Today I turn the blog over to my middle sister, Jaquita Lilich, to tell you about her husband’s terrible accident — the tearing of the pieces. Tomorrow, she’ll be back to talk about the mending. Be blessed… Tony and I have been married 31 years and have had a great marriage. I didn’t say perfect, [...]
Today I turn the blog over to my middle sister, Jaquita Lilich, to tell you about her husband’s terrible accident — the tearing of the pieces. Tomorrow, she’ll be back to talk about the mending. Be blessed…
Tony and I have been married 31 years and have had a great marriage. I didn’t say perfect, I said great. On Feb. 19, 2004, our lives changed forever.
Tony called and said he was on his way home from work. I was babysitting our friends’ 4-month-old baby and our 15-year-old daughter, Jessica, and her boyfriend were there with me. I said to Tony, “I hope I don’t burn our dinner. You know there is a baby here and I might get side tracked playing with her.” He said, “It wouldn’t be the first time I ate a burned dinner and pretended to like it.” I replied, “Don’t make me hang up on you,” and I did (playfully).
Thirty minutes later I was putting the dinner on the table, but instead of Tony walking through the door, Jessica came in from her bedroom. She looked like she had seen a ghost… She said, “Mom, some lady just called my cell from Dad’s phone and said that Dad has been in a horrible wreck! She said not to worry that she would stay with him until help came and that the highway patrolman would be calling you.”
Just as if on cue, the house phone rang. It was a highway patrolman. He asked if this was Mrs. Lilich. I said, “Yes.”
He asked if we owned a green Ford supercrew. I said, “Yes.”
He hesitated and asked, “How many people are in the vehicle right now?” I thought that was an odd question, but I said, “Just Tony, why?” He said, “Because we don’t expect to find any survivors. I just needed to tell the rescuers how many bodies to look for.”
I somehow remained composed enough to ask where the wreck was and to give him my cell phone number to reach me. I told him I was on my way. I was hoping that the woman would stay with him. I didn’t want him to be alone.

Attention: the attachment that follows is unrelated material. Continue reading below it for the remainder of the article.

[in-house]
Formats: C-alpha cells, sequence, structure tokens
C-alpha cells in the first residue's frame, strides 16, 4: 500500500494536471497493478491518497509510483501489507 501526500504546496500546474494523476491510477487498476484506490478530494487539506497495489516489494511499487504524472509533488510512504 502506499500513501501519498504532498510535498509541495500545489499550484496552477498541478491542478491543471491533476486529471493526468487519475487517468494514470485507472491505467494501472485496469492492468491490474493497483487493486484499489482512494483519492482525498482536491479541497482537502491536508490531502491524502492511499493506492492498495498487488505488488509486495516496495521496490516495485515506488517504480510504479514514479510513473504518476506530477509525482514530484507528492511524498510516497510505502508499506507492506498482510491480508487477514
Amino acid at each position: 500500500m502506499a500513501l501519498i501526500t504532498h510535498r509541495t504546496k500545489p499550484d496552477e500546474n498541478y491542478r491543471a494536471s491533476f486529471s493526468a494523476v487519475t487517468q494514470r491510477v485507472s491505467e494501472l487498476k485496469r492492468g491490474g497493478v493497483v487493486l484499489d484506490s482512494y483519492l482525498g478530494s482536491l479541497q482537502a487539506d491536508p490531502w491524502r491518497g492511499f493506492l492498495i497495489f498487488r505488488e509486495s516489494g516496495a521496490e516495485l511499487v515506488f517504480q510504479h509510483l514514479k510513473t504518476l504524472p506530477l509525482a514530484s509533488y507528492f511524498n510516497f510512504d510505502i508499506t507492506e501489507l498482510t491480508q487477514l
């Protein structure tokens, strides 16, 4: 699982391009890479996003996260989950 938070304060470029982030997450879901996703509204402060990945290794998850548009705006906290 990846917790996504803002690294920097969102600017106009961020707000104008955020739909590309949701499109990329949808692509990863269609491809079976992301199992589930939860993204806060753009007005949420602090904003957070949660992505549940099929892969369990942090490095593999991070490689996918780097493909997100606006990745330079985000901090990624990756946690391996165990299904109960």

Jessica just looked at me and said, “Go find Dad. I will take care of everything else. Just let me know which hospital they are taking him to. The woman said he would be OK.” I said, “I will, but the patrolman wasn’t so positive.” Jessica said, “But the woman was with him and said he was going to be OK.”
When I got within a few miles of the wreck the patrolman called me again. He said, “The paramedics are at the truck. He is alive. They are cutting him from the vehicle and will transport him to Tulsa Regional Medical Center.” I said, “I will meet him there.”
My mind was racing. I don’t know how our minds do that in an emergency but I was thinking a million thoughts at once. When he arrived at the hospital he was semi-conscious. They took him immediately to begin assessing his injuries. He was strapped to a back board and had a neck brace on. He had cuts all over and was covered in blood… but he was alive. There was hope!
Several hours later the patrolman came by to check on him and to return his wallet. I asked him about the woman who made the phone call; I wanted to thank her for staying with Tony. He said there wasn’t a woman there. The wreckage had been too dangerous to approach and no one was allowed in until haz-mat had done their work.
Tony squeezed my hand and I looked over at him. He said, “There WAS a woman. I couldn’t see her very well because the light was too bright. She talked to me and told me stay awake, that help was on the way. She told me that she had talked to Jessica and told her that she was with me. She said that I was injured pretty badly and she knew that I was hurting but I had to trust her and have hope.” Then, he closed his eyes again.
The patrolman put his hand on my shoulder and said to me, “Ma’am, I stand corrected. It seems as though there was an angel present there tonight. There is no other explanation. No one should have survived that accident.”
Join us tomorrow to hear how my sister holds on to hope in the aftermath — nine years later.